Environmental Protection Minister Amir Peretz is pledging to do his utmost to promote renewable energy in Israel and to ensure that power produced via fossil fuels be as clean as possible. He made the comments at a Renewable Energy and Energy Efficiency Conference for Industry, on April 10, 2014. The conference was focused on net metering regulation, which will allow industrial facilities to produce electricity via renewable energy for their own consumption, which will leave more power for the grid and reduce costs for the facilities.
Peretz also stressed his opposition to recommendations made by the Yogev Committee, which is looking into restructuring Israel’s electricity market. Among the recommendations the committee made were to re-evaluate the Israel Electric Company (IEC)’s obligation to install scrubbers in old power plants and to re-evaluate a 2011 decision that two new electricity generating units at Ashkelon’s Rutenberg power plant run on natural gas, instead of polluting coal, as well as a decision to convert the coal-fired Orot Rabin plant near Hadera to natural gas.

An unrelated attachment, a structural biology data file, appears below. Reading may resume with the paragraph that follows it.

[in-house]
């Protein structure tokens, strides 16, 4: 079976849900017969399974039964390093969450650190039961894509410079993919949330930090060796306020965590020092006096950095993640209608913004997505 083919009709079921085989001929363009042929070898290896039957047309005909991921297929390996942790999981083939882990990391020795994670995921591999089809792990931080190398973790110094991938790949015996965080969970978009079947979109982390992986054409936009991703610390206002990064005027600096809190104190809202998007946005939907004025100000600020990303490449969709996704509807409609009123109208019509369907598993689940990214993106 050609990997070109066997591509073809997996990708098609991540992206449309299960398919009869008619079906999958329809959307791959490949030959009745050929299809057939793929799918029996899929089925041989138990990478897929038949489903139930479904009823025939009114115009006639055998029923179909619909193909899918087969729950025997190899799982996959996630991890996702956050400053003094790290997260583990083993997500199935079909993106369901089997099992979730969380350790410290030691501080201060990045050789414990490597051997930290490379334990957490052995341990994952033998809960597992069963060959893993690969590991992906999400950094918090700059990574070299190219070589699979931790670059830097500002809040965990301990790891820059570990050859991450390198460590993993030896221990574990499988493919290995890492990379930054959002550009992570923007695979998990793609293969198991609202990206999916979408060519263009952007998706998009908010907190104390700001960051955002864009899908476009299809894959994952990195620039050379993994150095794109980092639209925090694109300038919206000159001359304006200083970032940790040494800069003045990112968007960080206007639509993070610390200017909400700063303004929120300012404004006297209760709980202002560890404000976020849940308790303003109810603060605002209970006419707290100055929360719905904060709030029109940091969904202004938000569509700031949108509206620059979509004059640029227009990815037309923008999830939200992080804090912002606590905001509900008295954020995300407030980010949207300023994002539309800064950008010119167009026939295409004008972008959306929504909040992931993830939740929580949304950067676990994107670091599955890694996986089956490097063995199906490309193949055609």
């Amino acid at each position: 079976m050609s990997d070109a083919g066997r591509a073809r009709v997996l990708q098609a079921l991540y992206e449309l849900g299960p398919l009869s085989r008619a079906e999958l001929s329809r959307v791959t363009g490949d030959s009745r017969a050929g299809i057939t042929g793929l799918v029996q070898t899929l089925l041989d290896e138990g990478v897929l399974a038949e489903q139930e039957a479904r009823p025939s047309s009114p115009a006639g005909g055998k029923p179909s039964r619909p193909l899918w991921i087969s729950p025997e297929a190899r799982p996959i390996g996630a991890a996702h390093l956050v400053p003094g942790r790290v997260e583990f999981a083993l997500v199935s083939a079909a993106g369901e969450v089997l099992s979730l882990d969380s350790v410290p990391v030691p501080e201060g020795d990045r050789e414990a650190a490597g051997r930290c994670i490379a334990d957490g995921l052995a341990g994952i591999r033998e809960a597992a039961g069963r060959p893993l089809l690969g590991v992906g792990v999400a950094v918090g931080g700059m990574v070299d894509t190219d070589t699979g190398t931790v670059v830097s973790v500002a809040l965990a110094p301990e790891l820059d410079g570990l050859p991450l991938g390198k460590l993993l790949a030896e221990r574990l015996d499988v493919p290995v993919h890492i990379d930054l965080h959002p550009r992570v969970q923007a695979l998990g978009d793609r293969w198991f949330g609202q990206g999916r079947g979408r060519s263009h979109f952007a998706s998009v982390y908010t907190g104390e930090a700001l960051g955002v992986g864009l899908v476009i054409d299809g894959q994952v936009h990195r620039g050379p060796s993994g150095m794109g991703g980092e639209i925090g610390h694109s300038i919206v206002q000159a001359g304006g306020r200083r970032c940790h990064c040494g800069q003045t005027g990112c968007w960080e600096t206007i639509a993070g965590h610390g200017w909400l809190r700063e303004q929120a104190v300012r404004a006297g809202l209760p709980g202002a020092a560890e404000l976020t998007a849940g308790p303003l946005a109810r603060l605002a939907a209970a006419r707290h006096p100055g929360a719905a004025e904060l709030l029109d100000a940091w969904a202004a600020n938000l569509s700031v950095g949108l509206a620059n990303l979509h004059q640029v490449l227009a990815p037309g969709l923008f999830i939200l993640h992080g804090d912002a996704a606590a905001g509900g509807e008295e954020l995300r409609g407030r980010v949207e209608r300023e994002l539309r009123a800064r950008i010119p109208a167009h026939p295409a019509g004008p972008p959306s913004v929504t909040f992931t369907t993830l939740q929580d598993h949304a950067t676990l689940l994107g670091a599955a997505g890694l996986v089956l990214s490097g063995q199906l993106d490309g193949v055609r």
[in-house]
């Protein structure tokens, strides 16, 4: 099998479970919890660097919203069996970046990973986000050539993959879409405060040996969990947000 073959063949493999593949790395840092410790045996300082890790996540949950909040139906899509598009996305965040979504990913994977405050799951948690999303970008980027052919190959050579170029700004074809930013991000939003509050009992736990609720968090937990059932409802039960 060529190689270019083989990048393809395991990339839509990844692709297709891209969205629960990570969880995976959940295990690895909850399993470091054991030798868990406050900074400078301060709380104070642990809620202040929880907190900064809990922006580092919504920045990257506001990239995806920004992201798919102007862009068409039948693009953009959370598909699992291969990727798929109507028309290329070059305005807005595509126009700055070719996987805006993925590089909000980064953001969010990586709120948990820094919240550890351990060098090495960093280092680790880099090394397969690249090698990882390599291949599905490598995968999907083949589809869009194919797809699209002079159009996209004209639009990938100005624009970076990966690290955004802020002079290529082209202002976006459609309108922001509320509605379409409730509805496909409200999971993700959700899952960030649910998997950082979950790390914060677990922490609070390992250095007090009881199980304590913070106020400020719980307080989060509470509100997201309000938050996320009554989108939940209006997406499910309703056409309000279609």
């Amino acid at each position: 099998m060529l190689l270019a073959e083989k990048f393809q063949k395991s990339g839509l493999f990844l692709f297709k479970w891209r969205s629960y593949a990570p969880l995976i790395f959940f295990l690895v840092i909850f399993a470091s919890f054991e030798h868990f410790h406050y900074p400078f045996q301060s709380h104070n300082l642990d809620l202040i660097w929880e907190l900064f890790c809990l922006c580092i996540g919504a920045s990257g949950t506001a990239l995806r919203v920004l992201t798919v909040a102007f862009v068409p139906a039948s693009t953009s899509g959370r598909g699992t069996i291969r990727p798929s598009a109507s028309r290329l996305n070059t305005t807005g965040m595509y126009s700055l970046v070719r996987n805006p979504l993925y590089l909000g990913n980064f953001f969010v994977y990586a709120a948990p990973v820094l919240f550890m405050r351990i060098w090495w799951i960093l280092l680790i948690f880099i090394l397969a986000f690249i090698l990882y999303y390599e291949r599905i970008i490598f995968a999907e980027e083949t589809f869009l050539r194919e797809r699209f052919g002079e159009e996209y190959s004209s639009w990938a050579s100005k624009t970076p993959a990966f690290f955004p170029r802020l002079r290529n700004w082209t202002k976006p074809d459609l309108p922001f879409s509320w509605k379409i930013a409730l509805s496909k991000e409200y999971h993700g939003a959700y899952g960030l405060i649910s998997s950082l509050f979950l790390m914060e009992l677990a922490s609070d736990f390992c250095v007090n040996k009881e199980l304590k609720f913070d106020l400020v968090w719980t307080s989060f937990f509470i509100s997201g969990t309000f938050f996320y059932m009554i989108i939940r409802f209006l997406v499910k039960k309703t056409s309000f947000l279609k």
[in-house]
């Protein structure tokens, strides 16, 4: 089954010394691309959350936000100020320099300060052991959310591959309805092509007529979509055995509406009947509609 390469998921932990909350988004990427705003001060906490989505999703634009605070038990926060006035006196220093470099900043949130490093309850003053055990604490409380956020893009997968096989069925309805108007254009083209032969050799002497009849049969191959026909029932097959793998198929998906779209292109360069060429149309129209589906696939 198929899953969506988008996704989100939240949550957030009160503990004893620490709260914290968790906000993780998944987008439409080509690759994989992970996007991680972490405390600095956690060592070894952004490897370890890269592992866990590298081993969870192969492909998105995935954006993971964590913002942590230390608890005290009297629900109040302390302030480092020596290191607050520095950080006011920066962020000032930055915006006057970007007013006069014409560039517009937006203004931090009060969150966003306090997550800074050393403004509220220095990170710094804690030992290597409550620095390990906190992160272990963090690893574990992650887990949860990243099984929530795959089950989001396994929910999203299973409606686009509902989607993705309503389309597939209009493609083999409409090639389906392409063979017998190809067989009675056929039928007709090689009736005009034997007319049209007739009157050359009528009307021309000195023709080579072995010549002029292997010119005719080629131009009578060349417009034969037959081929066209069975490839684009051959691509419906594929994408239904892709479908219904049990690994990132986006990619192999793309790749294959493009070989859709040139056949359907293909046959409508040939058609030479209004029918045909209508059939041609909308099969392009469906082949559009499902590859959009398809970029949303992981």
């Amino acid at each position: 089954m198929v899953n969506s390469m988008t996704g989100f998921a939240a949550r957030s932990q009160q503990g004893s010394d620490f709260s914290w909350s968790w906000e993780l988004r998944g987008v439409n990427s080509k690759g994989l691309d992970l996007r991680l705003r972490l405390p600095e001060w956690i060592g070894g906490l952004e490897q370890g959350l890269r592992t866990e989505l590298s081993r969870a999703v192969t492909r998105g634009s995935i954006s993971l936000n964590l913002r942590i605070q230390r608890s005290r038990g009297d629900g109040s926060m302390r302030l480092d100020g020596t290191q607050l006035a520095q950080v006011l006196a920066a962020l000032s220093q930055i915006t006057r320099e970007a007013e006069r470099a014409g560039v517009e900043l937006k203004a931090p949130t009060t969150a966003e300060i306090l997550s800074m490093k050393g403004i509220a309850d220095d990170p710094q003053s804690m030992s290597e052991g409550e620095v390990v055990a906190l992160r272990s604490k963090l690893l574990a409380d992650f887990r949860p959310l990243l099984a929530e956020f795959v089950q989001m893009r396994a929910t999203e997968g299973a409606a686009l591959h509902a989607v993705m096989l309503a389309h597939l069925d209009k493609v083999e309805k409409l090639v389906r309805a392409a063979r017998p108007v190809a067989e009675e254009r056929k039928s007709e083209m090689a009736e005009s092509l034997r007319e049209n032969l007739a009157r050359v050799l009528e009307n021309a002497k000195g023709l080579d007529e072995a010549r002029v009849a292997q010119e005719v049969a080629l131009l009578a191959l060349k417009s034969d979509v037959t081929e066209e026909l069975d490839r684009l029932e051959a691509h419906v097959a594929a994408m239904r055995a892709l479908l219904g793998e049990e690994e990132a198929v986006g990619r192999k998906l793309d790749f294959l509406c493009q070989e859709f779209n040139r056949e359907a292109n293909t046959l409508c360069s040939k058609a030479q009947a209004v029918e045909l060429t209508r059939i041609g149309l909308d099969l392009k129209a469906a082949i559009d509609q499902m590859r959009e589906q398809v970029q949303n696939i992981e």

These recommendations, Peretz warned, will lead to a sharp increase in air pollution. He said he has written a strongly-worded letter to the prime minister noting his opposition to the committee’s recommendations. In addition, he said, he has reminded the IEC that as head of the MoEP, he is still the one authorized to grant air emissions and poison permits. If the IEC decides to act in accordance with the Yogev recommendations, instead of the scrubbers program that has already been agreed to by the government, "it may find itself in a very embarrassing situation," said Peretz.
The minister also noted that according to the Yogev Committee, only 5.9% of Israel’s electricity will come from renewable. This is in opposition to two government decisions (No. 4450 from January 2009 and No. 3484 from 2011) that 10% of electricity will be produced by renewable energy sources by 2020.
Peretz: "It is [the MoEP’s] obligation to make every effort to bring renewables into the system… the target set by the government is a reasonable one, but it is not final and I am certain that renewable energy activities in Israel will only get stronger."